National Museum of Independence

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Things to do


Date of travel

October, 2019

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Vlora, in southwest Albania, is where the country’s independence was proclaimed in 1912. On a free day, we decided to visit the town’s three museums and having started with the “Historical and Archaeological Museum”:, we discovered the Ethnographic Museum was closed, so it was onto the National Museum of Independence.

This museum is located near the port and was formerly its quarantine hospital. It was then turned into the Headquarters of Albania’s first government, as it was the only building available.

The helpful lady at the ticket booth took our money (100 Lek/75p each) and asked if we were English. We assumed it was for tourism statistics, but when we confirmed we were, she told us we could take photographs, despite the existence of ‘no photograph’ signs dotted about. It would have been interesting to know which nationalities were not afforded the same privilege.

Outside were a series of portraits, but it wasn’t totally clear who they were of. There was also a display of numbered telegrams dated November 1912, which we assumed were notifications to various states/countries notifying them of independence.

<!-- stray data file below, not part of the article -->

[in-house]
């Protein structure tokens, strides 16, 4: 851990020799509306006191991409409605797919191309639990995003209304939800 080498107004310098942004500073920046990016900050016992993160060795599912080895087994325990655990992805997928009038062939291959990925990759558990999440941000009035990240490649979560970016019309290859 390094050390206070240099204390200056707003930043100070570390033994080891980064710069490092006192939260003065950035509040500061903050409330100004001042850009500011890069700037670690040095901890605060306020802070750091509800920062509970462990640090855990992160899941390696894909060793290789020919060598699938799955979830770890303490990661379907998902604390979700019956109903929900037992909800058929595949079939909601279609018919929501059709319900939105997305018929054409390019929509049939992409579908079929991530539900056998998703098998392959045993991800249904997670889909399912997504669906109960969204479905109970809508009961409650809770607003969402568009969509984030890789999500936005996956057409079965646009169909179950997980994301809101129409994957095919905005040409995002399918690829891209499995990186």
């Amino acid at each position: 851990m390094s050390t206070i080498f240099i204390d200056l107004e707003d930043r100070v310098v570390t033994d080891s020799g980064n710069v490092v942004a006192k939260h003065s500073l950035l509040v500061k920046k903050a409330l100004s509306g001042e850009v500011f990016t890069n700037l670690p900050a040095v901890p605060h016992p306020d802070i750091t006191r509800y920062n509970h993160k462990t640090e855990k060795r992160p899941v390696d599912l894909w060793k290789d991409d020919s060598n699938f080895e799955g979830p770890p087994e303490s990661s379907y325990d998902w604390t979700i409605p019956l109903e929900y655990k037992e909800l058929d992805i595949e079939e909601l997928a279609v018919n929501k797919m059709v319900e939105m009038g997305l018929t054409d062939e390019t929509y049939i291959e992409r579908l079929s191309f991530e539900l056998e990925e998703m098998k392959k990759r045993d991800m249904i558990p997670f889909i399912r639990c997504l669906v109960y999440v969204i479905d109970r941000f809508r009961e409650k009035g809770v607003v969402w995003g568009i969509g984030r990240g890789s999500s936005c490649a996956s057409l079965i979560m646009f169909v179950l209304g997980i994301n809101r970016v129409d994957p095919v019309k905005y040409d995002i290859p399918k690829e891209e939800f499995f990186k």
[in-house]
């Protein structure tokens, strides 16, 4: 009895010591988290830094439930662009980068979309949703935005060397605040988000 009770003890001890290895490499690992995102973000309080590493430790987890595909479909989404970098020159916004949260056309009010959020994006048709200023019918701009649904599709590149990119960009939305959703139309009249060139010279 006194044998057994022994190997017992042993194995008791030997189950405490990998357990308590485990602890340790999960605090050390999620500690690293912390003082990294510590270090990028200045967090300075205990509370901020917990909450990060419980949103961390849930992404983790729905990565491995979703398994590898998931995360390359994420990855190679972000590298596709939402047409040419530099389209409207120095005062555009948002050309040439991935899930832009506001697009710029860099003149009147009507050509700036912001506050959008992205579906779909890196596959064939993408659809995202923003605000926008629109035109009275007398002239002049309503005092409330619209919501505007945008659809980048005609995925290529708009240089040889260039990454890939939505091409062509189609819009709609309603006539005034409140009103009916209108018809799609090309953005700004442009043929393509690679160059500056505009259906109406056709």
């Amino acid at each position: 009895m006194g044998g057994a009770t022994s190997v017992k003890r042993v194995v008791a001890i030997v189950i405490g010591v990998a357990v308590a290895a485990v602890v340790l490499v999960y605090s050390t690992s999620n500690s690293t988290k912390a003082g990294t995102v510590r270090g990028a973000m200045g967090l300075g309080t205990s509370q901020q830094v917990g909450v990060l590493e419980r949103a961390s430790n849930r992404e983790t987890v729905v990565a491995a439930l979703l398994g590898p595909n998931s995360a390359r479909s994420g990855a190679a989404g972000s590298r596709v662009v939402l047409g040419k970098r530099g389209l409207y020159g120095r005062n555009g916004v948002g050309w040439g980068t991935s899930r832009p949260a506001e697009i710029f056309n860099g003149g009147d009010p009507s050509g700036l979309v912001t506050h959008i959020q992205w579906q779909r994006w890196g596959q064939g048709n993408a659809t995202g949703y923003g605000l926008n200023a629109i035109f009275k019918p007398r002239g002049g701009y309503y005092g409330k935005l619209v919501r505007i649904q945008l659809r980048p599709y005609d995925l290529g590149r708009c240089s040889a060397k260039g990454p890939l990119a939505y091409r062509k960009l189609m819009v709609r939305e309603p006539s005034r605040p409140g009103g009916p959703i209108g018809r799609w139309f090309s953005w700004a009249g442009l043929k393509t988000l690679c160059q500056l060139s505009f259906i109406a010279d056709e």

On the ground floor of the modestly sized villa, were three numbered rooms (Pavilions) and a further four up a rather steep wooden staircase. All the exhibits had Albanian and English captions and most contained furniture, portraits and documents associated with the gaining of independence. Downstairs rooms were predominantly filled with photographs and papers.

Pavilion 4 included a family portrait of Ismail Qemali, the principal author of the Declaration of Independence, with his 9 children. He used the room when serving as the country’s first Prime and Foreign Minister from 1912 to 1914.

In pavilion 5 was a wooden wall clock “symbolically stopped at 4pm, an hour after was taken the decision on the declaration of independence”. Maybe something got lost in the translation as it wasn’t quite clear what this meant.

The table in the Cabinet Room was set for eight ministers with their portraits adorning the walls and details of their relevant portfolios.

Pavilion 6 housed a bronze plaque given to Vlora by the Albanians living in Argentina on the 50th anniversary of Independence.

We spent about 30 minutes in this small but historically important museum and took many photos, thanks to the lady in the booth.

Helen Jackson

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